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Old 02-09-2021, 06:26 PM
Travis Frink Travis Frink is offline
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Furnace castable questions

I am helping my friend/mentor rebuild his furnace. We poured the inner layer/structure/chamber yesterday. It went pretty well (I hope). I Had a few questions regarding when to remove forms and how long to let it dry- and how fast- before bringing it up to temp.

How long do you wait til removing forms for large castings? This is about 500kg of 1600℃ Castable. Inner and outer forms are styrofoam. Pretty much uniform 10cm castable thickness for the whole form. Overall size (l x w x h) is 90 x 80 x 90cm. The company that made the burner system (30 years ago?) and provided the basic form for this casting said we can take the forms off the next day. It seems a little fast to me and others involved with this build but most of my experience is with concrete and lime plaster and I know itís a completely different material.

How long do you let your castable dry before bringing it up to temperature. I remember seeing or hearing that putting a lightbulb (100w incandescent?) inside the furnace can keep it warm and help it dry quicker. We are in the dry season. Temperatures are low but freezing is not a worry. Once again, the furnace makerís suggestion that it can be brought up to temp starting about a week after the pour seems too fast.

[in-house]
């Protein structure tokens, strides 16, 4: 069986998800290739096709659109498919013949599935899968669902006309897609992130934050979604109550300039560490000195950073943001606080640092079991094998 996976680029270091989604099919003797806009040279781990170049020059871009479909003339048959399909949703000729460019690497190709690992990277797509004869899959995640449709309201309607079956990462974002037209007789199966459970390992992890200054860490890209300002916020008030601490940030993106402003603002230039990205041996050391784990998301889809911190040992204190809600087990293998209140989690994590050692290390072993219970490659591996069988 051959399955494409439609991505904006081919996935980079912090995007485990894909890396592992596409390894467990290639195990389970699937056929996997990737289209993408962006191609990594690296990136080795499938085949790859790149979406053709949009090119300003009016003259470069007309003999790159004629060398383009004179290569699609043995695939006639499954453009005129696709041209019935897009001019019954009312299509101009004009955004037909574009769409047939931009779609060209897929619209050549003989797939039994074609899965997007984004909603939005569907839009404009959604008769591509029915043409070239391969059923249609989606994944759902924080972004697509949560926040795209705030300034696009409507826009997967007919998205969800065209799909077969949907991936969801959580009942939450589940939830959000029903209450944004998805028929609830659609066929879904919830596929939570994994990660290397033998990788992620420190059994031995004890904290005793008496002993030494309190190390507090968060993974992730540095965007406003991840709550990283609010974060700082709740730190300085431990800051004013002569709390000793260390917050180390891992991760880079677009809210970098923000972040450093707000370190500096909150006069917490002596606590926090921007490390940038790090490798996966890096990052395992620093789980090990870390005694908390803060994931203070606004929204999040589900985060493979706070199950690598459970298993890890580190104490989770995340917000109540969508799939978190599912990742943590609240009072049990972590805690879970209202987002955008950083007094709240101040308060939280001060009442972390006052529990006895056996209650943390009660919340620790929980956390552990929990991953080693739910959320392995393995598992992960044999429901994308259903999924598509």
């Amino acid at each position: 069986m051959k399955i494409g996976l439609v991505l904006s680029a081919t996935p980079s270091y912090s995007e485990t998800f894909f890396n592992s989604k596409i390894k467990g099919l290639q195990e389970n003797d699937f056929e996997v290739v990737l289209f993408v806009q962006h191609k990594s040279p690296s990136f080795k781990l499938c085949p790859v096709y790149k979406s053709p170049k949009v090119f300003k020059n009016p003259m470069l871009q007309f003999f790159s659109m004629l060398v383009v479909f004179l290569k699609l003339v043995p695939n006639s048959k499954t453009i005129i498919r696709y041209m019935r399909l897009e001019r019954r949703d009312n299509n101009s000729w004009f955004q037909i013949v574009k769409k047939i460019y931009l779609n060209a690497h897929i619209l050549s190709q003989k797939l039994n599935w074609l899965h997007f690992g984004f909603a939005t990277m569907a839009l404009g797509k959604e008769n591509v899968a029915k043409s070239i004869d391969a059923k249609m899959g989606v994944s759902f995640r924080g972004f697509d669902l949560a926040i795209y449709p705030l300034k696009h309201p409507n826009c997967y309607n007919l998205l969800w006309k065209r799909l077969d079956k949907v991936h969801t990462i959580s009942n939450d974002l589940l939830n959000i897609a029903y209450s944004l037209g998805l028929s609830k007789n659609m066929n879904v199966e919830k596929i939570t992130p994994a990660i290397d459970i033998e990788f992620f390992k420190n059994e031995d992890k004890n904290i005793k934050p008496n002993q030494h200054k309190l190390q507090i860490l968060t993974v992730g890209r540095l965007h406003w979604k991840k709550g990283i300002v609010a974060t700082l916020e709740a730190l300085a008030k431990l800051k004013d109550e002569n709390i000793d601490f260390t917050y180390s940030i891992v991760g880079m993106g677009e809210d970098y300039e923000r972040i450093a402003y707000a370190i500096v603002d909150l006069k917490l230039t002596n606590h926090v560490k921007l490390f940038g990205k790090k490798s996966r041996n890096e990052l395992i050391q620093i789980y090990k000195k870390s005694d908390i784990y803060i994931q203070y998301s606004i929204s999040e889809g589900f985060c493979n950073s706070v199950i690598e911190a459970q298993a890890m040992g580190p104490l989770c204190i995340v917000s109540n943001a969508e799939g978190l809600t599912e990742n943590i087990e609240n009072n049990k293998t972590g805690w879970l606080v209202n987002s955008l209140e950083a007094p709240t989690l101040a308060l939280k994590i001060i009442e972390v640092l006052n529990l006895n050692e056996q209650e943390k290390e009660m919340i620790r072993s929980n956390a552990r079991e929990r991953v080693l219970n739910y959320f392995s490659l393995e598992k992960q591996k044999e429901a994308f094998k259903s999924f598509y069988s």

The previous version of this furnace melted very nice glass for 29 years. We are rebuilding it b cause cracks in the casting seemed to have expanded to the point where we were worried the whole ceiling would collapse. It was also a self build. The owner says he doesnít expect to last as long as this furnace but we want to do it right. Iím happy for the opportunity to help someone who has helped me along and to learn through doing. The decisions are not all mine to make but Iím trying to understand the process better for now and the future.

Iíll try to figure out how to upload some photos (from my iPhone) of the forms this evening when I have more time and patience to figure out how.
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Old 02-09-2021, 07:27 PM
Eben Horton Eben Horton is offline